Stroke and its language-hampering aftermath, known as Aphasia.
My mother had a stroke, as a consequence of having unmitigated atrial fibrillation. Her massive brain bleed left her unable to speech, so the staff and my father treated her as if she was deaf and dumb. When I witnessed my father conferring with a friend – in front of my mother – as if she’d lost all senses, I was silently insensed.
The speech therapist at her facility confined her work on my mother’s ability to swallow. While I agreed this was vital, I knew my mother understood conversation and she definitely didn’t deserve to be belittled. I went into action, slowly, gently coaxing her to speak up during my visits. My mom’s eyes twinkled – she was complicit, eager to regain control of her life.
Her first attempt, among a group of her friends that I’d coaxed to visit, was painful to watch, but I didn’t intervene. It’s certain she was aware that her message was too garbled for their comprehension, so she added gestures. Her friends smiled and we all nodded our heads.
The first hurdle linguistically jumped, my mother began to speak more: in longer phrases with immediacy.
Though communication was work for all of us, we were all engaged in the game. Her friends wanted her back in conversation. My mother was well-informed, empathic, and sweet.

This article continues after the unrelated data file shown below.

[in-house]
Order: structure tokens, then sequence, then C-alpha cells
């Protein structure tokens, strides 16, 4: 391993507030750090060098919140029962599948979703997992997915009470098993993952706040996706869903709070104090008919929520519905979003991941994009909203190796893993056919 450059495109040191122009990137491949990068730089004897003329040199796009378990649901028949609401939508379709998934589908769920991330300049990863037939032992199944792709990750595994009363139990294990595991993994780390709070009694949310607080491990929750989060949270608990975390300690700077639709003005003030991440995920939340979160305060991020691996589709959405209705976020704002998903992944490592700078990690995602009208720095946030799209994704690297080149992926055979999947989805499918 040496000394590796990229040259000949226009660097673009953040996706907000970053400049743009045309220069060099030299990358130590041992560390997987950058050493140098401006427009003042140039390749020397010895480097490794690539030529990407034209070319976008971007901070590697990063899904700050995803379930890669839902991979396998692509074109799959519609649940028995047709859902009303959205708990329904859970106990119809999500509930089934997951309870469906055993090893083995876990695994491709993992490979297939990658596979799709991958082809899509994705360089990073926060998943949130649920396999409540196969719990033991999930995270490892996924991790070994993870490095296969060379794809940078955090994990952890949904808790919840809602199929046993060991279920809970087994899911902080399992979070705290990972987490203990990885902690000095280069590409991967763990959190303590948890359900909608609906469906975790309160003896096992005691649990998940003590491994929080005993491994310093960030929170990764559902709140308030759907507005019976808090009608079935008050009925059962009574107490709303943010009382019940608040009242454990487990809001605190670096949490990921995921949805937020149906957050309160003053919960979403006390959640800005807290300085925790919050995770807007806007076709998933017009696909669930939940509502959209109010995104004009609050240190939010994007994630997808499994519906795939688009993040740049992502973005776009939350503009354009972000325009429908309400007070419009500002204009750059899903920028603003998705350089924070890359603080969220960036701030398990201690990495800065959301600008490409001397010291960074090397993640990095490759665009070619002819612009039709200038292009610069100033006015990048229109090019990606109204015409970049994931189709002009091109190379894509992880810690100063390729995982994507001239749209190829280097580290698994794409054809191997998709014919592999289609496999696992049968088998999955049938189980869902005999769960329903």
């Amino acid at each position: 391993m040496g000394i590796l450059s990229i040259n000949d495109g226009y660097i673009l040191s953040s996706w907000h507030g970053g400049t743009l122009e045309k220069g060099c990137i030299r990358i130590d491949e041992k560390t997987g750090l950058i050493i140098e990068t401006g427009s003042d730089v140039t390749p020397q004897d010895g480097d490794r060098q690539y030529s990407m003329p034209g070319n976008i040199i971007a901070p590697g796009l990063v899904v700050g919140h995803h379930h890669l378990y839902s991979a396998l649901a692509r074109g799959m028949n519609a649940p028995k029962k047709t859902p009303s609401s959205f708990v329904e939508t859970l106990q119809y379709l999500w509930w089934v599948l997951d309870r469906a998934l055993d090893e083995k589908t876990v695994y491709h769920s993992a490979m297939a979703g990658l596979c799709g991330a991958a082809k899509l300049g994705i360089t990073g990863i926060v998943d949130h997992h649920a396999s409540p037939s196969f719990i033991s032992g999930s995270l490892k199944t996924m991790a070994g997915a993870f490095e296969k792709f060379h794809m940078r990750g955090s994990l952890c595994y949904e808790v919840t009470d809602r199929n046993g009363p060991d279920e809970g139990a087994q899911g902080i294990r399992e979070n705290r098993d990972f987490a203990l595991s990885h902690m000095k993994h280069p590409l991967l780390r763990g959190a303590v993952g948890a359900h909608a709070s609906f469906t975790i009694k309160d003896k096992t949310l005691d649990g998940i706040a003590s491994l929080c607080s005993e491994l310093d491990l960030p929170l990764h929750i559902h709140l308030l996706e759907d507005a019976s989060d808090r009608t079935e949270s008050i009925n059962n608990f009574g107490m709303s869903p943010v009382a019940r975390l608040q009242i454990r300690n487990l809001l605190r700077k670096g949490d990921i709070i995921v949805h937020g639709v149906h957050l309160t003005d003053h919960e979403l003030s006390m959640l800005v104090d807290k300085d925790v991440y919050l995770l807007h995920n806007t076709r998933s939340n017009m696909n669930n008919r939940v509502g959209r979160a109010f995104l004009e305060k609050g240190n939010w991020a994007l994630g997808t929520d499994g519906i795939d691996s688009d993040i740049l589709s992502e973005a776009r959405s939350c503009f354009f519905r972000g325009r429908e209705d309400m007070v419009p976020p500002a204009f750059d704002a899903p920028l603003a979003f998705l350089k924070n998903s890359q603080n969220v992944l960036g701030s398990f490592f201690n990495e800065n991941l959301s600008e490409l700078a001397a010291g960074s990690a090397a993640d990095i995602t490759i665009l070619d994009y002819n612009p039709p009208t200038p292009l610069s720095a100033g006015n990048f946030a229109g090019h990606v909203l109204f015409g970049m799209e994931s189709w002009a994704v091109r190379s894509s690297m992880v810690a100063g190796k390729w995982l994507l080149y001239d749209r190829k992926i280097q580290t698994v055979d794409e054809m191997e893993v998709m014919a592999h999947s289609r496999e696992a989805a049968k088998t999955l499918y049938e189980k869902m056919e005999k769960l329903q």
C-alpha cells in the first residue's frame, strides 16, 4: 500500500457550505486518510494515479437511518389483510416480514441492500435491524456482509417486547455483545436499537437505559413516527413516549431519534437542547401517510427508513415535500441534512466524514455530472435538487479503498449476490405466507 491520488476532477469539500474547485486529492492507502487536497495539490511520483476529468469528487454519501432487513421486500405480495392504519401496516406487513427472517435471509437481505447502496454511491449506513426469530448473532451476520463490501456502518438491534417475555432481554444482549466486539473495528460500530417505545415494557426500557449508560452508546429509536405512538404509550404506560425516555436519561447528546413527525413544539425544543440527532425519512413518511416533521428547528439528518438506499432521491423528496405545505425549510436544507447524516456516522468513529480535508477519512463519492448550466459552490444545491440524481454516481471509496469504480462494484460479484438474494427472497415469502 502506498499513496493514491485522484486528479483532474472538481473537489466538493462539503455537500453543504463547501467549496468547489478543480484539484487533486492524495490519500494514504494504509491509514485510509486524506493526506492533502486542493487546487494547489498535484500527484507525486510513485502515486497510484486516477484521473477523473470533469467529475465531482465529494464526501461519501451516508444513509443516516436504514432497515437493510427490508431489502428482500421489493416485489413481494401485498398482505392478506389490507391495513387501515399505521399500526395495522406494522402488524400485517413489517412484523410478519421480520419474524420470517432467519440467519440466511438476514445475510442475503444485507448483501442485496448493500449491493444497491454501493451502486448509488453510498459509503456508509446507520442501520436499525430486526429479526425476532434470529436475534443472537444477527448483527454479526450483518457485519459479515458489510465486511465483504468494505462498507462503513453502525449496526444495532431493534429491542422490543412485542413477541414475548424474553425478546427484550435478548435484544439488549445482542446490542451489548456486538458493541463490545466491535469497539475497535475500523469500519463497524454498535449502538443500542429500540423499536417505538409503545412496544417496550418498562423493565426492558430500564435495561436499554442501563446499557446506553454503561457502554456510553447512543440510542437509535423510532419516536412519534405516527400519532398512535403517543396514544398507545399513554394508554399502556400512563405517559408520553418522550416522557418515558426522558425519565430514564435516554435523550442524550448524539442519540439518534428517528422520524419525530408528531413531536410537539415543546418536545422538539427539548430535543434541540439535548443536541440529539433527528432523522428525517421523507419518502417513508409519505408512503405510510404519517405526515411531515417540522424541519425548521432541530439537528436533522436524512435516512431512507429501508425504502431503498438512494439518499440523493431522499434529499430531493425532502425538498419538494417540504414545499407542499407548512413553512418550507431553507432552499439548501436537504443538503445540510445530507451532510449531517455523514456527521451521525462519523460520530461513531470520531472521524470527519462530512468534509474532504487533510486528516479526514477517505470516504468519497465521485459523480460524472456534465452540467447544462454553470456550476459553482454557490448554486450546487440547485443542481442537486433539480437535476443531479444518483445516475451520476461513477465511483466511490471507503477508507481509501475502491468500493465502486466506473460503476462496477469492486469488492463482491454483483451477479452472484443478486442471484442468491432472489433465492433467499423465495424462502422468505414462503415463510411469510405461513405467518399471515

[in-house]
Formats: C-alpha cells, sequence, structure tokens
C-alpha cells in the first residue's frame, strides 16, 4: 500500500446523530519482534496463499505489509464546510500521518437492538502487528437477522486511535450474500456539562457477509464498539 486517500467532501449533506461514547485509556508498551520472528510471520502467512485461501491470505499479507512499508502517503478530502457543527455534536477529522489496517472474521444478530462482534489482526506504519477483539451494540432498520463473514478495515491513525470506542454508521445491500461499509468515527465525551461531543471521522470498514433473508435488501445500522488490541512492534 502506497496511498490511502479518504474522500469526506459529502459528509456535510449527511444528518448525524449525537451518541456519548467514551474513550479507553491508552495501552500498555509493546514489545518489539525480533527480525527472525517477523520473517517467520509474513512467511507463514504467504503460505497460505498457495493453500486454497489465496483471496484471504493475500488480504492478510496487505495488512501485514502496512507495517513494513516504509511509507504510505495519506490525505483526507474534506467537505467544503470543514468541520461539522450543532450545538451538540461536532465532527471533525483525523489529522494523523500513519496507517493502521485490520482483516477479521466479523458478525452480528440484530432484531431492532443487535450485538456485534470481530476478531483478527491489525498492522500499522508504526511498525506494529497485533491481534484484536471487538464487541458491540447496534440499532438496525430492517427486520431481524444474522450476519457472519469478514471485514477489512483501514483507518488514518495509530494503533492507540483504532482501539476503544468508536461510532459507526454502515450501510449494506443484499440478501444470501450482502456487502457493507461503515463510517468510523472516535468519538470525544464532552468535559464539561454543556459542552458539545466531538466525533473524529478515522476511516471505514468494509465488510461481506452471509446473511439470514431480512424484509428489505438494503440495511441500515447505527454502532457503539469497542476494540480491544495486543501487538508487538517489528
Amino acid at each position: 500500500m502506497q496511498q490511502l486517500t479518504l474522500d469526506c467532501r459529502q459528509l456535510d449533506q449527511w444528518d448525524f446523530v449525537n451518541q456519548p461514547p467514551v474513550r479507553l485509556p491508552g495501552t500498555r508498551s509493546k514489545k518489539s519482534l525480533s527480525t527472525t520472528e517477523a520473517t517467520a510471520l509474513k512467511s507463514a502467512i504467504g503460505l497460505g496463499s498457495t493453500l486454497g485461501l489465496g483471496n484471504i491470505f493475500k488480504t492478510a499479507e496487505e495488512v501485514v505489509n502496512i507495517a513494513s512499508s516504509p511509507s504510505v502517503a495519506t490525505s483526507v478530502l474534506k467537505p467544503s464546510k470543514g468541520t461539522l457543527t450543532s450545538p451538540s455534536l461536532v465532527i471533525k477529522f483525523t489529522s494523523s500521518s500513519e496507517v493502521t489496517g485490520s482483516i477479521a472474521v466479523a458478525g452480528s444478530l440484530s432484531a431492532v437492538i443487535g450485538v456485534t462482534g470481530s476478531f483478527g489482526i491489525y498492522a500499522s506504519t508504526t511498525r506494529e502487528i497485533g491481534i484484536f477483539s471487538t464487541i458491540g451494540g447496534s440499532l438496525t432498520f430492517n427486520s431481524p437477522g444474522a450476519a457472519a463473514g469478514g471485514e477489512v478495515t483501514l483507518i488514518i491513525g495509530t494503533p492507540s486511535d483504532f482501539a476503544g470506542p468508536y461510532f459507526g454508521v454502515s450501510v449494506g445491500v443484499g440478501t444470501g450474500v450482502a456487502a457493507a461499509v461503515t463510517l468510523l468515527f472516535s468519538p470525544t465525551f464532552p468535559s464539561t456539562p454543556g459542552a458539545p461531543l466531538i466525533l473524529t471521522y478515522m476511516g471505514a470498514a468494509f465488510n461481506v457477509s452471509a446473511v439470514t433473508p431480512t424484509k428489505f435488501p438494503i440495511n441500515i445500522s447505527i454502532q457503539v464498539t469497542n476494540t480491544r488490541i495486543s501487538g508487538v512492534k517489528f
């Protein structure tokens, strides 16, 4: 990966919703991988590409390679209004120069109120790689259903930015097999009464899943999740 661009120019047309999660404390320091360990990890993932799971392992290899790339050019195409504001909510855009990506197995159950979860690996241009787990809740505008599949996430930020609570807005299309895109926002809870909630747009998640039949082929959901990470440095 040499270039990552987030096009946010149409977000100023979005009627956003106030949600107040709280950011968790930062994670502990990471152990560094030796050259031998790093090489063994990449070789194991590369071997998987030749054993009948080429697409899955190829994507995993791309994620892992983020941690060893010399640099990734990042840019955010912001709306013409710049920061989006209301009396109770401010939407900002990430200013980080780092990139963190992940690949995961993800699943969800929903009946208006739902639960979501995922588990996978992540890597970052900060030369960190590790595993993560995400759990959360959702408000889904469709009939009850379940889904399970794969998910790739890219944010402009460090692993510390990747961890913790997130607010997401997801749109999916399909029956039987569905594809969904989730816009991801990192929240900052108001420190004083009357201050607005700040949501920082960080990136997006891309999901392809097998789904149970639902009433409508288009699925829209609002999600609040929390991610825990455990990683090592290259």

While she could never fully recoup her severely damaged skills, including use of her right leg to walk, she no longer remained confined and inert in bed. She progressed to a wheelchair and so my sister and I were able to push her around the facility and its lovely grounds. We fed the ducks that clustered around the gazebo poised in the center of the small pond, colored Easter eggs with the grandkids, etc. Mother enjoyed life again – she laughed aloud!
Clinical studies in speech-language therapy have validated the approach I initiated fifteen years ago. Several indicated that, following conversation-based treatment, the conversations of persons with aphasias were more efficient, experiencing fewer trouble sources and shorter repair sequences. These findings suggest that measures of conversation for the rate of trouble source and length of the repair sequence are valid indices of improved conversation.
Yeah! Give conversation a chance – and reward first efforts enthusiastically!